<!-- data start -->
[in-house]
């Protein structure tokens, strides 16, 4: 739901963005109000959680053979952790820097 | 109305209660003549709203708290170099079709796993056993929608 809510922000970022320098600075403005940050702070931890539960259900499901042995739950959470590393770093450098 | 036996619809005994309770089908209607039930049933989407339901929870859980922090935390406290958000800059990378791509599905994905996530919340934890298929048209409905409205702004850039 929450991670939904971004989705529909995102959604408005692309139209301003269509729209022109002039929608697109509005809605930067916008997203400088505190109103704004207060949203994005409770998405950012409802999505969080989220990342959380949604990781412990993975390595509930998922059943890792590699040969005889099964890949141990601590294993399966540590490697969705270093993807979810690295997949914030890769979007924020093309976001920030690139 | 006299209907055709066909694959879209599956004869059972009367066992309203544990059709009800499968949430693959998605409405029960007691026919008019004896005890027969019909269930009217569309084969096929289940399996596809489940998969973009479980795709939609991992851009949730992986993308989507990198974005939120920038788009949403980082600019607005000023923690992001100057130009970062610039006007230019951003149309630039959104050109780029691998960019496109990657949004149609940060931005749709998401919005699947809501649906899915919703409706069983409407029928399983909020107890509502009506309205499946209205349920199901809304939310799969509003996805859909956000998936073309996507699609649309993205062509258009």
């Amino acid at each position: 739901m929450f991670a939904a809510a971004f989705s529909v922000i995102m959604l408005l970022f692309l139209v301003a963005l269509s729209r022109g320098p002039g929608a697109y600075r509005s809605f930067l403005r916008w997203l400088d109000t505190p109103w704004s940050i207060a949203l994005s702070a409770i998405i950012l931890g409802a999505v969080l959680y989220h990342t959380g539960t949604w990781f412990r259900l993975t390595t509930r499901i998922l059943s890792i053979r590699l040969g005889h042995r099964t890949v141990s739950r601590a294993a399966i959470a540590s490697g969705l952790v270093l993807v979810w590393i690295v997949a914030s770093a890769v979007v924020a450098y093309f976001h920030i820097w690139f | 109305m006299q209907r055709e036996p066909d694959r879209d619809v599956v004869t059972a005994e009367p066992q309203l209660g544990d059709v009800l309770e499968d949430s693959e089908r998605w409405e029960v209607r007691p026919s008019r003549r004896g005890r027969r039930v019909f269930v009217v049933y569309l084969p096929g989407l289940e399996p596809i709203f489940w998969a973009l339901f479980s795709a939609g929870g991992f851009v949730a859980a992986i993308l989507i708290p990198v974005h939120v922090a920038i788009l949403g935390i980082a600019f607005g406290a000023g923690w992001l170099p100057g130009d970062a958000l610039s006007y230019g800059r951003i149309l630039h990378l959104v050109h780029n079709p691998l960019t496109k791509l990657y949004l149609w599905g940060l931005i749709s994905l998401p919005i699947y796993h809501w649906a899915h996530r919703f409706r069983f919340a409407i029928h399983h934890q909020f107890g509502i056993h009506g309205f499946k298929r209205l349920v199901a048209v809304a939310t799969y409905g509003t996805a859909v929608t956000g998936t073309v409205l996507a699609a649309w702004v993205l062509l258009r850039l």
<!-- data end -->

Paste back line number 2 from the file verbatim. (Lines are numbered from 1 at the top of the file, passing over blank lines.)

């Protein structure tokens, strides 16, 4: 739901963005109000959680053979952790820097 | 109305209660003549709203708290170099079709796993056993929608 809510922000970022320098600075403005940050702070931890539960259900499901042995739950959470590393770093450098 | 036996619809005994309770089908209607039930049933989407339901929870859980922090935390406290958000800059990378791509599905994905996530919340934890298929048209409905409205702004850039 929450991670939904971004989705529909995102959604408005692309139209301003269509729209022109002039929608697109509005809605930067916008997203400088505190109103704004207060949203994005409770998405950012409802999505969080989220990342959380949604990781412990993975390595509930998922059943890792590699040969005889099964890949141990601590294993399966540590490697969705270093993807979810690295997949914030890769979007924020093309976001920030690139 | 006299209907055709066909694959879209599956004869059972009367066992309203544990059709009800499968949430693959998605409405029960007691026919008019004896005890027969019909269930009217569309084969096929289940399996596809489940998969973009479980795709939609991992851009949730992986993308989507990198974005939120920038788009949403980082600019607005000023923690992001100057130009970062610039006007230019951003149309630039959104050109780029691998960019496109990657949004149609940060931005749709998401919005699947809501649906899915919703409706069983409407029928399983909020107890509502009506309205499946209205349920199901809304939310799969509003996805859909956000998936073309996507699609649309993205062509258009």